A presentation of culture-positive corneal donors and the effect on clinical outcomes

  • Aida Hajjar SeséEmail author
  • Jens Lindegaard
  • Hanne Olsen Julian
  • Klavs Højgaard-Olsen
  • Niels Frimodt Møller
  • Steffen Heegaard



Donor-to-host transmission of infectious agents is a rare but well-recognised complication of corneal transplantation and may carry a grave visual prognosis. In this case series, we describe the clinical features and risk factors of using culture-positive donor corneas for transplantation.


Retrospective chart review of a series of patients who underwent either penetrating keratoplasty (PK) or Descemet’s stripping automated endothelial keratoplasty (DSAEK) with positive microbiology cultivation during routine assessment of donor corneal tissue obtained at the time of surgery. Donor and recipient characteristics, tissue preparation and surgical parameters, clinical signs and outcomes were registered.


Eleven patients who received culture-positive corneal grafts were identified: six with Candida, three with Gram-positive bacteria and two with Gram-negative bacteria. Three patients developed clinical keratitis after routine DSAEK using corneas contaminated with Candida species. The median death-to-preservation time (DPT) of these three donor corneas was 18.08 (range 18.08 to 20.90) h, while in the remaining eight donors, it was 12.27 (range 9.32 to 20.47) h. Despite the initiation of antifungal treatment, all three cases required explantation of the graft and a subsequent re-DSAEK.


The use of donor corneas that are culture-positive for Candida carries a risk for developing postoperative keratitis and the risk may be higher in DSAEK. Unlike the cold storage technique employed for donor corneas described in this case series, organ culture technique requires microbiological screening and supplementation of an antifungal agent which may reduce the risk of donor-to-host transmission of fungal infection.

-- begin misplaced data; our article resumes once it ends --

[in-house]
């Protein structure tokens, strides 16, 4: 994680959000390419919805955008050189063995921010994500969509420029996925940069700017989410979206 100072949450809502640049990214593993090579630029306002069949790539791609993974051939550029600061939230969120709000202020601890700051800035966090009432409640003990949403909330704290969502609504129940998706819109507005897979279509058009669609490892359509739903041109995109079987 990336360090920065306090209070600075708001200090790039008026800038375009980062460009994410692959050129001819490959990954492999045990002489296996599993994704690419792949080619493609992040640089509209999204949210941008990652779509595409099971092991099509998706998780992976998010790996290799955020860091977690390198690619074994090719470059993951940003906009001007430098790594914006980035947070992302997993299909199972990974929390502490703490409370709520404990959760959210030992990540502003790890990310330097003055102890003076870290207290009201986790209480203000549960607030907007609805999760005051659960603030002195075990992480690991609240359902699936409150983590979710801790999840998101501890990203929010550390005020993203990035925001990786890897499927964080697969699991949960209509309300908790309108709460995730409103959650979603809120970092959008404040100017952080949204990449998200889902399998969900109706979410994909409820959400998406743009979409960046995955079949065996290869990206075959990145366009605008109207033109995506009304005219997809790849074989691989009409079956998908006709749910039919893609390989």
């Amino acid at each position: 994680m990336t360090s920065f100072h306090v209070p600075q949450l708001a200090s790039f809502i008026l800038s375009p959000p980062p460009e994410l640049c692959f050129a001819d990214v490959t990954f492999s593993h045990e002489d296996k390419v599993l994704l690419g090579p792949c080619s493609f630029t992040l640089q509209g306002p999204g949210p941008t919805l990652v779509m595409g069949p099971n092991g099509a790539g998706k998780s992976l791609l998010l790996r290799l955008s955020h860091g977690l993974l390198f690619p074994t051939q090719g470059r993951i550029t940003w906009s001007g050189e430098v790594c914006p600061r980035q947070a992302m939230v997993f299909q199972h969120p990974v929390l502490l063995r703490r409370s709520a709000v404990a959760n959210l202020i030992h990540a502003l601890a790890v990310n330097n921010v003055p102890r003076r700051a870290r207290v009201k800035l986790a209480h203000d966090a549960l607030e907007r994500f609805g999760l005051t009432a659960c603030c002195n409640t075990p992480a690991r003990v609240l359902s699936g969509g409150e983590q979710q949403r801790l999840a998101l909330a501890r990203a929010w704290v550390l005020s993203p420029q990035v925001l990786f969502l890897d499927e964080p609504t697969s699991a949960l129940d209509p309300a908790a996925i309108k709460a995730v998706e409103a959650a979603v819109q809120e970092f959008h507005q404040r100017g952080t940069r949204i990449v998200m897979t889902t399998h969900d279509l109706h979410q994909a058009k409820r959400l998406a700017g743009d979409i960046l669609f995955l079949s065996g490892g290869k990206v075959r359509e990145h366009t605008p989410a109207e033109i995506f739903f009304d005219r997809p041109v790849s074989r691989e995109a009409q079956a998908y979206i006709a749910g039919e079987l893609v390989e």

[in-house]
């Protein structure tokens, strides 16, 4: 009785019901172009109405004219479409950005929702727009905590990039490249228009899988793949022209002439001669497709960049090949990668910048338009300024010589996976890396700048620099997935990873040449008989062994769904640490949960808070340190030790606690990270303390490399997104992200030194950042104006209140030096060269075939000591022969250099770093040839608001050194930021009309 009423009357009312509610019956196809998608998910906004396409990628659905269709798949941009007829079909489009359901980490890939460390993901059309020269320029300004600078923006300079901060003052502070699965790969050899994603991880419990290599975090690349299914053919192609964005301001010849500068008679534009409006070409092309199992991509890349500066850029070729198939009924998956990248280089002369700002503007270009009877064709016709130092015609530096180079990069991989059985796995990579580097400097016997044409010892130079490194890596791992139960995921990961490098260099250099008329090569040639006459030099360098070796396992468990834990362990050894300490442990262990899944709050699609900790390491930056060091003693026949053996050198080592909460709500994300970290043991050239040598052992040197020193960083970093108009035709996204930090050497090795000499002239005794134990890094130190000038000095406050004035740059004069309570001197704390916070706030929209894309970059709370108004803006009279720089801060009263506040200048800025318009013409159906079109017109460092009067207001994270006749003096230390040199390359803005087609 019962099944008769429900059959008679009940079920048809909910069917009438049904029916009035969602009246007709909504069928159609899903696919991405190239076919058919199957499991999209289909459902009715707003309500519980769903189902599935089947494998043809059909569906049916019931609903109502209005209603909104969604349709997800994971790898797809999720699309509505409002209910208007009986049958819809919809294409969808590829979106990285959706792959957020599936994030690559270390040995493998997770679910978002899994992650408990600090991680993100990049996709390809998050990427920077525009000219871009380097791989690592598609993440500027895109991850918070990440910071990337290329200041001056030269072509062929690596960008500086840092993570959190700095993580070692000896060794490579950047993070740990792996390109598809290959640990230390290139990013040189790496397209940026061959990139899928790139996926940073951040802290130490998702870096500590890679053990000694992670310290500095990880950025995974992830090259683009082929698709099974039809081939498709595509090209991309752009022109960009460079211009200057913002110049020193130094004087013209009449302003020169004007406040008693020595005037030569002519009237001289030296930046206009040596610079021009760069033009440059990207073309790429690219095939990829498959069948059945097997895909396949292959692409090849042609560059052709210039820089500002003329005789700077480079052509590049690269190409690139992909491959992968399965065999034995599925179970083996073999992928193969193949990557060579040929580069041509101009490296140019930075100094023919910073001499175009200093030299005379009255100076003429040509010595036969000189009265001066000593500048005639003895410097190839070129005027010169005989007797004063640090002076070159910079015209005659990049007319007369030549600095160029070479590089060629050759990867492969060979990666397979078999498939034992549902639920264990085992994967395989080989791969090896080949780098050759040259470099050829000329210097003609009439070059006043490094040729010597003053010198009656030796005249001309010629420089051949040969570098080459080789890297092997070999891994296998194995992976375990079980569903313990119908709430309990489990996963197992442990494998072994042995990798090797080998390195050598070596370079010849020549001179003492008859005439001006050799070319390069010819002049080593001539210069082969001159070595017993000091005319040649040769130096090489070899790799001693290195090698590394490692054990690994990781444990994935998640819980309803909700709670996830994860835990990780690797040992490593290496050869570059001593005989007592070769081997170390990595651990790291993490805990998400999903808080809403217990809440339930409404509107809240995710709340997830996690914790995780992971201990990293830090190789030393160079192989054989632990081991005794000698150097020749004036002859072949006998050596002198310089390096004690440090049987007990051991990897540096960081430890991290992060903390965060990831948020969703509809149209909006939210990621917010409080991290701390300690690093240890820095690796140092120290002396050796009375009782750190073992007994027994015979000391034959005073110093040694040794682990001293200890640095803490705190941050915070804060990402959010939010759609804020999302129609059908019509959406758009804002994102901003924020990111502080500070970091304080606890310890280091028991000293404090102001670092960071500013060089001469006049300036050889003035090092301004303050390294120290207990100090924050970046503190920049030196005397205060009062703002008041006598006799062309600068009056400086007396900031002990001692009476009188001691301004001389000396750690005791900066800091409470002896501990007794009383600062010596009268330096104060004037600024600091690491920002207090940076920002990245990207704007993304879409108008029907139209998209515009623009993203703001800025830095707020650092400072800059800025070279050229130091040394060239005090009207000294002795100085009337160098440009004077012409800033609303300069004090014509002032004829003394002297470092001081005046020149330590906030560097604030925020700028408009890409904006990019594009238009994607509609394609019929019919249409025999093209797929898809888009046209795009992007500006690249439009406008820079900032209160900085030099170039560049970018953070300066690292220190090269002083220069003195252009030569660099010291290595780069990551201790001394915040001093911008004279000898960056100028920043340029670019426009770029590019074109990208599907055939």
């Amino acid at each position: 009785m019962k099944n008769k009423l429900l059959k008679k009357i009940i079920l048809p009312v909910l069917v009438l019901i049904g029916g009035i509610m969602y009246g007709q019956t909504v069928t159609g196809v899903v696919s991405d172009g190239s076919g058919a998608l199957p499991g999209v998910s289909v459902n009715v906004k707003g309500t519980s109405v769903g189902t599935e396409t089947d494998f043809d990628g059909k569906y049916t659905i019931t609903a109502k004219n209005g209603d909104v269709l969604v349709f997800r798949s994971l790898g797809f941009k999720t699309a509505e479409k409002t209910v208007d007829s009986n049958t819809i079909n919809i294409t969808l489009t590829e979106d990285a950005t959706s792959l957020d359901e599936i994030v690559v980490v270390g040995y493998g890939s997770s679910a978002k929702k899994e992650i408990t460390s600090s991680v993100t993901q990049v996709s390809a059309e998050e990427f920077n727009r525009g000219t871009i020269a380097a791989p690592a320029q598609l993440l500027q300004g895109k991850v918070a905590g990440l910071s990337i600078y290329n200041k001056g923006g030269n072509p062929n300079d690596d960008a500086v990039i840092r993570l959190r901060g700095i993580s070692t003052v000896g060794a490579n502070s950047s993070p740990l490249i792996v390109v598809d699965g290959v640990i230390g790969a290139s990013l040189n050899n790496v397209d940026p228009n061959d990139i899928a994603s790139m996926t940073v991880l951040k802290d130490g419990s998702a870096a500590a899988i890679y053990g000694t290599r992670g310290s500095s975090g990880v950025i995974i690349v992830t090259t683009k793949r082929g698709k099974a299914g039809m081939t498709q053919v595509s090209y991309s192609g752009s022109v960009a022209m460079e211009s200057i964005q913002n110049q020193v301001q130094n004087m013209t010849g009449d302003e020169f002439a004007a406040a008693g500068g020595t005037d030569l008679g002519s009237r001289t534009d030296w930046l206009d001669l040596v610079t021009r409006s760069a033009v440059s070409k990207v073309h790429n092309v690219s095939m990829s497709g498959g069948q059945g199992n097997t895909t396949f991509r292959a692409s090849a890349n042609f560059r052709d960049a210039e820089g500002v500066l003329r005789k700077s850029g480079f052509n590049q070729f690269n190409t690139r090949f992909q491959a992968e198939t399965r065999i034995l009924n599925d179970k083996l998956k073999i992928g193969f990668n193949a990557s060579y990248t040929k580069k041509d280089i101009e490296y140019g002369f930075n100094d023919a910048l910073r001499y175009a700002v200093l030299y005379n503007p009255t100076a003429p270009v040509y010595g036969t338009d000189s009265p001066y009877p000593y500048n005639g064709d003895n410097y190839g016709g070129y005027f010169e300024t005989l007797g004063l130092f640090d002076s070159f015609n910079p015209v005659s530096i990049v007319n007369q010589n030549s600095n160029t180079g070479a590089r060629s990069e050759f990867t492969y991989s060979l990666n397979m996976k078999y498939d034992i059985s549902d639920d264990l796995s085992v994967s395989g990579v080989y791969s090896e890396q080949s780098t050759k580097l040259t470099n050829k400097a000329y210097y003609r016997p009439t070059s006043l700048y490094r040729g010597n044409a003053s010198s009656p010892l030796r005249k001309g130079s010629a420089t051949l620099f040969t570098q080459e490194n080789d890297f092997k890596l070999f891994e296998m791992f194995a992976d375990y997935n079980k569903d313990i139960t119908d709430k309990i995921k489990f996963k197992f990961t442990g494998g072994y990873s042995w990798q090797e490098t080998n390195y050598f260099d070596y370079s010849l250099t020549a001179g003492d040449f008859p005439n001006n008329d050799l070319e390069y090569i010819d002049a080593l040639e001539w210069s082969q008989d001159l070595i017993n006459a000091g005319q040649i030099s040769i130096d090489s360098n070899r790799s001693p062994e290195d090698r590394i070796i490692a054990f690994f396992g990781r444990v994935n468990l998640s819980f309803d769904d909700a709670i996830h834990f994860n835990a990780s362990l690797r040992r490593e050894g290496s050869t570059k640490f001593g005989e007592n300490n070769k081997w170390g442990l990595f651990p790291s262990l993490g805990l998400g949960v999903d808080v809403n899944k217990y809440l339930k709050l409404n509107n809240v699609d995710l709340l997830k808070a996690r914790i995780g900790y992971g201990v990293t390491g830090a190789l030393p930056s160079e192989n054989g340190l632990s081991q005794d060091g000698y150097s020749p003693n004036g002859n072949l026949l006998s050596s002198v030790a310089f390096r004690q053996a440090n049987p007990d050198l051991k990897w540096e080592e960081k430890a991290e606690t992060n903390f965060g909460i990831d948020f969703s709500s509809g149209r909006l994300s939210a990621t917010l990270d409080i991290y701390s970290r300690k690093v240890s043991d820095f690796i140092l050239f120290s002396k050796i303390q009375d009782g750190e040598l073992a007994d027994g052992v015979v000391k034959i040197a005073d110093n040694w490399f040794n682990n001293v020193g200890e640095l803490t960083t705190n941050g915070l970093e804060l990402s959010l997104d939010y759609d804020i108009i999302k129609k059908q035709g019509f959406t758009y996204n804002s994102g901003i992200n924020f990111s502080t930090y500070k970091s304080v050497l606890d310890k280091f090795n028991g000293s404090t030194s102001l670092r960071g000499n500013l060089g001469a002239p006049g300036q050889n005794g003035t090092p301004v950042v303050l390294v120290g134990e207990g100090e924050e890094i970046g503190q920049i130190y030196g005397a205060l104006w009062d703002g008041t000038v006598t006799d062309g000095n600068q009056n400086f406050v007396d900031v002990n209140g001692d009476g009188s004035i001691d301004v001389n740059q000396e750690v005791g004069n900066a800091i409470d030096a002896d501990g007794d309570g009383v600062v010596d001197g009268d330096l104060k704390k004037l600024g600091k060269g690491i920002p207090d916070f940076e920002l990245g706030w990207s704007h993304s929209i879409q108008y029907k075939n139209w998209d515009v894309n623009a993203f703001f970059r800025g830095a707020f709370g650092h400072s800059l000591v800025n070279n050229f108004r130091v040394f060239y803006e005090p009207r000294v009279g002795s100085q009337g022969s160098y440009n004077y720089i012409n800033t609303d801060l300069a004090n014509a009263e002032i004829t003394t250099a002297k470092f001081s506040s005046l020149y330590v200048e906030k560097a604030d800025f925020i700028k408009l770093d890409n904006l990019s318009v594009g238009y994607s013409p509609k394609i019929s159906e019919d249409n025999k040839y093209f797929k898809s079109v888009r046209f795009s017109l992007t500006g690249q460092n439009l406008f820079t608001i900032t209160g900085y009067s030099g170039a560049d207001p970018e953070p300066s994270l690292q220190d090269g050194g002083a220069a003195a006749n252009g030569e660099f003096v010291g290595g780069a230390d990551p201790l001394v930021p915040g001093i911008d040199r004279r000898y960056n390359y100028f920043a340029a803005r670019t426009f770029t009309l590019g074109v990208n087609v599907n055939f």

Keratoplasty Descemet stripping automated endothelial keratoplasty Corneal donor tissue contamination Fungal keratitis Eye banking 


Compliance with ethical standards

Conflict of interest

The authors declare that they have no conflict of interest.

Ethical approval

All procedures performed in studies involving human participants were in accordance with the ethical standards of the institutional research committee and with the 1964 Helsinki declaration and its later amendments or comparable ethical standards.

Informed consent

Informed consent was obtained from all individual participants included in the study.


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Copyright information

© Springer-Verlag GmbH Germany, part of Springer Nature 2018

Authors and Affiliations

  • Aida Hajjar Sesé
    • 1
    Email author
  • Jens Lindegaard
    • 2
  • Hanne Olsen Julian
    • 3
  • Klavs Højgaard-Olsen
    • 4
  • Niels Frimodt Møller
    • 5
  • Steffen Heegaard
    • 4
    • 6
  1. 1.Department of Ophthalmology, Leeds Teaching Hospitals NHS TrustLeedsUK
  2. 2.Copenhagen Eye InfirmaryCopenhagenDenmark
  3. 3.Department of OphthalmologyMølholm Private HospitalVejleDenmark
  4. 4.Department of Ophthalmology, Rigshospitalet-GlostrupUniversity of CopenhagenGlostrupDenmark
  5. 5.Department of Microbiology, RigshospitaletUniversity of CopenhagenGlostrupDenmark
  6. 6.Department of Pathology, Eye Pathology Section, RigshospitaletUniversity of CopenhagenGlostrupDenmark

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